A recent review (ME Cogswell et al. NEJM 2016; 375: 580-5) helps sort out some of the confusion regarding sodium intake and cardiovascular disease. In brief, the authors point out the excessive sodium intake is clearly linked to heart disease, stroke and death. The importance has been questioned by some due to a few studies suggesting that low sodium intake could also increase the risk of cardiovascular disease.
The authors note that these studies have shown only weak associations & were likely a matter of reverse causation due to the low sodium group having increased numbers of participants with numerous health issues (eg diabetes, hypertension, chronic illness and cardiovascular disease).
By looking at these results based on “Hill’s Criteria” to assess whether an association is causal, the authors show that the association of low sodium intake and cardiovascular disease indicates that this association is NOT causal.
- Strength -degree which the exposure is associated with the outcome
- Consistency -is this finding observed by different persons, in different places/times
- Specificity -is observation limited to the exposure and the outcome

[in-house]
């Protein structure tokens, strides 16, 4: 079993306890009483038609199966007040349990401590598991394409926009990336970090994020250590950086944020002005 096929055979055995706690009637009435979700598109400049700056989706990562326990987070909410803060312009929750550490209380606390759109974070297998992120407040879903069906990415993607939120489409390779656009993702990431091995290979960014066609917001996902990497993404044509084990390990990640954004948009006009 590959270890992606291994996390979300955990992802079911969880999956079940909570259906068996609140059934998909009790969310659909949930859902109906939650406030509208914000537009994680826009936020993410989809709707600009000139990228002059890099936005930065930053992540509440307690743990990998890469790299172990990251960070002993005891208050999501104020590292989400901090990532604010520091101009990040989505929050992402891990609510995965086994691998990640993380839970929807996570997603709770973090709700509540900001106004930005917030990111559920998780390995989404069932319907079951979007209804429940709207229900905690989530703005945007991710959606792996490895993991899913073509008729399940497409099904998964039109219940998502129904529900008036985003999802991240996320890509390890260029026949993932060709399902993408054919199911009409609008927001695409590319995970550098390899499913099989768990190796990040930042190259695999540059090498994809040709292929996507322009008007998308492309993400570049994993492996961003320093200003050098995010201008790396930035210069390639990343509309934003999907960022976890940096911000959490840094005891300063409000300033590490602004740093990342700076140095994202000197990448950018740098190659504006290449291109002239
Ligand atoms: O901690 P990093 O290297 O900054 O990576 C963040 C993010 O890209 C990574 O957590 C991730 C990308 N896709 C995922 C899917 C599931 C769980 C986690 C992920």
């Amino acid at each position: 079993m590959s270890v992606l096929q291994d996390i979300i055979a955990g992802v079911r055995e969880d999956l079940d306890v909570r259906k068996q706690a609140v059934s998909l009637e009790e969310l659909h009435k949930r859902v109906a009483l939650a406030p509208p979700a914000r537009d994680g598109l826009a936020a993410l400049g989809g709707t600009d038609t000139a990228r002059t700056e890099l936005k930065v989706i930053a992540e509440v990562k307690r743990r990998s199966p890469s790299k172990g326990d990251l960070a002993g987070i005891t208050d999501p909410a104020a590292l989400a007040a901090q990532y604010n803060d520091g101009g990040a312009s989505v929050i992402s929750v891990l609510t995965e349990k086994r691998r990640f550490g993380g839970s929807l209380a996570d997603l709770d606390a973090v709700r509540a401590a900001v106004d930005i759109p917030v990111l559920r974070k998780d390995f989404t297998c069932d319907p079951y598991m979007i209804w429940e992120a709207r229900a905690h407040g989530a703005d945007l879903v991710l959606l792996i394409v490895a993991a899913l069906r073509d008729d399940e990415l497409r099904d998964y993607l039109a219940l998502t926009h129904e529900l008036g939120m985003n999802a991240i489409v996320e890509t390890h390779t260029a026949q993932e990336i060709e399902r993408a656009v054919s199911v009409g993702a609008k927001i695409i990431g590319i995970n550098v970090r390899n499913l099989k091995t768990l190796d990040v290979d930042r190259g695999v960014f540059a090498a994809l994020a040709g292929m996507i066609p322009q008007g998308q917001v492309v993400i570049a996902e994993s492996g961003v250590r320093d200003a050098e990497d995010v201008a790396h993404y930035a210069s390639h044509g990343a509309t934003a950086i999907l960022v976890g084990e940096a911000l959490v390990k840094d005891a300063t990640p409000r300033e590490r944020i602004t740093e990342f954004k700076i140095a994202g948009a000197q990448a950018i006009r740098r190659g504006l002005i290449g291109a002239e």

- Temporality -did observation cause the outcome or did the outcome affect changes that lead to observation
- Biologic gradient -?dose-response noted
- Plausibility -is there a physiologic basis
- Coherence -does this association conflict with other known facts
- Experiment -is the finding affected by actions to prevent the exposure
- Analogy -does an exposure with a similar physiologic action cause the outcome
The authors note that population exposure to sodium correlates better than individual exposure, perhaps due to measurement issues. Key points:
- “There is strong evidence of a linear, dose-response effect of sodium reduction on blood pressure. In addition, the evidence shows that sodium reduction prevents cardiovascular disease.”
- “Reducing the average sodium intake by just 400 mg per day could potentially avert as many as 28,000 deaths and save $7 billion in health care costs annually in the United States.”
- “Yet sodium levels are high before food reaches the kitchen or table, and the sodium density of the U.S. diet has changed little despite consumer education encouraging individual behavior change.”
My take: If we are to take advantage of the science to reduce cardiovascular deaths, we need to convince manufacturers and restaurants to reduce sodium.
Related blog posts:
- Will salt intake make you fat? | gutsandgrowth
- Excessive Childhood Salt Intake Associated with Obesity